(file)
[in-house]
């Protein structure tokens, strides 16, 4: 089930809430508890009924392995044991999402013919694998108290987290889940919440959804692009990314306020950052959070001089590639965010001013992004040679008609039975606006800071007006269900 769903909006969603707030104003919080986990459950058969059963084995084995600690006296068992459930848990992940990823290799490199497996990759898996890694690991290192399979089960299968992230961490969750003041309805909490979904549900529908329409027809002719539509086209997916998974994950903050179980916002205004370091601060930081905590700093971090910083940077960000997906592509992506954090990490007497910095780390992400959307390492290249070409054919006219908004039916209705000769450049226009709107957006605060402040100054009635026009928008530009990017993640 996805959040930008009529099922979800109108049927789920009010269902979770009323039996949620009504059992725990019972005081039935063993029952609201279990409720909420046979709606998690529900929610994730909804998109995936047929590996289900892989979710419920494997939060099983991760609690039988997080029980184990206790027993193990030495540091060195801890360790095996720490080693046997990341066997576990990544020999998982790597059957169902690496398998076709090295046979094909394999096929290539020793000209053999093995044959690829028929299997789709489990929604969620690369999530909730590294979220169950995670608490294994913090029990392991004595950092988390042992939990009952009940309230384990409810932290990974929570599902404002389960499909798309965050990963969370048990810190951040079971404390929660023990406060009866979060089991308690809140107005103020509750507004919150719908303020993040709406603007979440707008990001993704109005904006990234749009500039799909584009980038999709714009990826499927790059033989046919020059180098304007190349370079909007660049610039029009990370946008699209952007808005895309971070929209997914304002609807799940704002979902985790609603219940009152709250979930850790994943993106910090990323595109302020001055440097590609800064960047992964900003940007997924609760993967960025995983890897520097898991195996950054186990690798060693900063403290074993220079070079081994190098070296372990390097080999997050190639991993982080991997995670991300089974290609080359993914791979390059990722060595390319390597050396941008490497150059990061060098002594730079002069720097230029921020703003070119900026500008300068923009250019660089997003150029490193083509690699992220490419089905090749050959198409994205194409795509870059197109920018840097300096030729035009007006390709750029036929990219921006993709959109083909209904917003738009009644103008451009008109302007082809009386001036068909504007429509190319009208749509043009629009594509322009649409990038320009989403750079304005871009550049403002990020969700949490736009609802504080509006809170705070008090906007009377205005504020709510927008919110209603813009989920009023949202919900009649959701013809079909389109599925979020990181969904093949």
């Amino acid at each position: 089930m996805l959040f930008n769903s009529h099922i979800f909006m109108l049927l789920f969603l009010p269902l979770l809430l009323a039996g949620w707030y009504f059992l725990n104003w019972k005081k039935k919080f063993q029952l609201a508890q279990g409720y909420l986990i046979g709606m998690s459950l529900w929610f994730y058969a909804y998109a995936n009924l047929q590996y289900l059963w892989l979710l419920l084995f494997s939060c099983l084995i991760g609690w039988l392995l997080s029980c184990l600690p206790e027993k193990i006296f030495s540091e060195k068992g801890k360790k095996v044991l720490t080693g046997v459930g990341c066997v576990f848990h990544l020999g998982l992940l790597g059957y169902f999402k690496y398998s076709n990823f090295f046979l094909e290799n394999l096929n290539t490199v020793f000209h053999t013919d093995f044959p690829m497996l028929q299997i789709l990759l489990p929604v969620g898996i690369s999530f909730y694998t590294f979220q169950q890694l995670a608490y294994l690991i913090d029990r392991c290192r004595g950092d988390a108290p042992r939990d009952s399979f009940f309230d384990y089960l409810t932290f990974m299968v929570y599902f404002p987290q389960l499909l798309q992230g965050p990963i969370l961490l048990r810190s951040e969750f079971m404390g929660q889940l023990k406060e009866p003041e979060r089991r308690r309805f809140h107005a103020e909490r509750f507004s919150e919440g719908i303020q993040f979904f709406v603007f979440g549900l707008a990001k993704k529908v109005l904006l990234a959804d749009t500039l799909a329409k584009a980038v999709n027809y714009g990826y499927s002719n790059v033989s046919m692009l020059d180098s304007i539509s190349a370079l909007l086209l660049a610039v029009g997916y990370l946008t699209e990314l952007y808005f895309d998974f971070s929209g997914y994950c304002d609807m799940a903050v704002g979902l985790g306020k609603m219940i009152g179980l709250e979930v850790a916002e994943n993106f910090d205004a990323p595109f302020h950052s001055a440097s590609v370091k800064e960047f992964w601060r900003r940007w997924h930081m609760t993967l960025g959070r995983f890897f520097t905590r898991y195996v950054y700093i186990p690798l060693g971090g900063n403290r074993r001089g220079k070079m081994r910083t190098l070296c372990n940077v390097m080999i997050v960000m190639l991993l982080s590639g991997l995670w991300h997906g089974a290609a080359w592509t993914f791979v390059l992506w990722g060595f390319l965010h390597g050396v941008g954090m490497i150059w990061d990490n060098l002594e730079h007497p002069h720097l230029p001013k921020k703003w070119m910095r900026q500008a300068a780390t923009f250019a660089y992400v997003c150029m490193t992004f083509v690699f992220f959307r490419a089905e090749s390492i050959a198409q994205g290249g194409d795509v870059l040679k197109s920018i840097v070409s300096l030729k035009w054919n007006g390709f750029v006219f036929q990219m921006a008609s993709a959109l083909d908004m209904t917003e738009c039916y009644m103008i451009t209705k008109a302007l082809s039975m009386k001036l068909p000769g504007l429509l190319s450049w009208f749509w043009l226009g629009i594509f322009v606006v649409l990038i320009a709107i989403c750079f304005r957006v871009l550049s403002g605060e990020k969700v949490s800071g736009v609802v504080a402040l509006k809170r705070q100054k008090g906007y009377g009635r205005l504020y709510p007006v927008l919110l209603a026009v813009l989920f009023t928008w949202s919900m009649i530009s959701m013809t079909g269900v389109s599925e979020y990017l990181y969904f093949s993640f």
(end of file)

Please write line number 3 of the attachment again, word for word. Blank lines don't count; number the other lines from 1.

């Amino acid at each position: 089930m996805l959040f930008n769903s009529h099922i979800f909006m109108l049927l789920f969603l009010p269902l979770l809430l009323a039996g949620w707030y009504f059992l725990n104003w019972k005081k039935k919080f063993q029952l609201a508890q279990g409720y909420l986990i046979g709606m998690s459950l529900w929610f994730y058969a909804y998109a995936n009924l047929q590996y289900l059963w892989l979710l419920l084995f494997s939060c099983l084995i991760g609690w039988l392995l997080s029980c184990l600690p206790e027993k193990i006296f030495s540091e060195k068992g801890k360790k095996v044991l720490t080693g046997v459930g990341c066997v576990f848990h990544l020999g998982l992940l790597g059957y169902f999402k690496y398998s076709n990823f090295f046979l094909e290799n394999l096929n290539t490199v020793f000209h053999t013919d093995f044959p690829m497996l028929q299997i789709l990759l489990p929604v969620g898996i690369s999530f909730y694998t590294f979220q169950q890694l995670a608490y294994l690991i913090d029990r392991c290192r004595g950092d988390a108290p042992r939990d009952s399979f009940f309230d384990y089960l409810t932290f990974m299968v929570y599902f404002p987290q389960l499909l798309q992230g965050p990963i969370l961490l048990r810190s951040e969750f079971m404390g929660q889940l023990k406060e009866p003041e979060r089991r308690r309805f809140h107005a103020e909490r509750f507004s919150e919440g719908i303020q993040f979904f709406v603007f979440g549900l707008a990001k993704k529908v109005l904006l990234a959804d749009t500039l799909a329409k584009a980038v999709n027809y714009g990826y499927s002719n790059v033989s046919m692009l020059d180098s304007i539509s190349a370079l909007l086209l660049a610039v029009g997916y990370l946008t699209e990314l952007y808005f895309d998974f971070s929209g997914y994950c304002d609807m799940a903050v704002g979902l985790g306020k609603m219940i009152g179980l709250e979930v850790a916002e994943n993106f910090d205004a990323p595109f302020h950052s001055a440097s590609v370091k800064e960047f992964w601060r900003r940007w997924h930081m609760t993967l960025g959070r995983f890897f520097t905590r898991y195996v950054y700093i186990p690798l060693g971090g900063n403290r074993r001089g220079k070079m081994r910083t190098l070296c372990n940077v390097m080999i997050v960000m190639l991993l982080s590639g991997l995670w991300h997906g089974a290609a080359w592509t993914f791979v390059l992506w990722g060595f390319l965010h390597g050396v941008g954090m490497i150059w990061d990490n060098l002594e730079h007497p002069h720097l230029p001013k921020k703003w070119m910095r900026q500008a300068a780390t923009f250019a660089y992400v997003c150029m490193t992004f083509v690699f992220f959307r490419a089905e090749s390492i050959a198409q994205g290249g194409d795509v870059l040679k197109s920018i840097v070409s300096l030729k035009w054919n007006g390709f750029v006219f036929q990219m921006a008609s993709a959109l083909d908004m209904t917003e738009c039916y009644m103008i451009t209705k008109a302007l082809s039975m009386k001036l068909p000769g504007l429509l190319s450049w009208f749509w043009l226009g629009i594509f322009v606006v649409l990038i320009a709107i989403c750079f304005r957006v871009l550049s403002g605060e990020k969700v949490s800071g736009v609802v504080a402040l509006k809170r705070q100054k008090g906007y009377g009635r205005l504020y709510p007006v927008l919110l209603a026009v813009l989920f009023t928008w949202s919900m009649i530009s959701m013809t079909g269900v389109s599925e979020y990017l990181y969904f093949s993640f």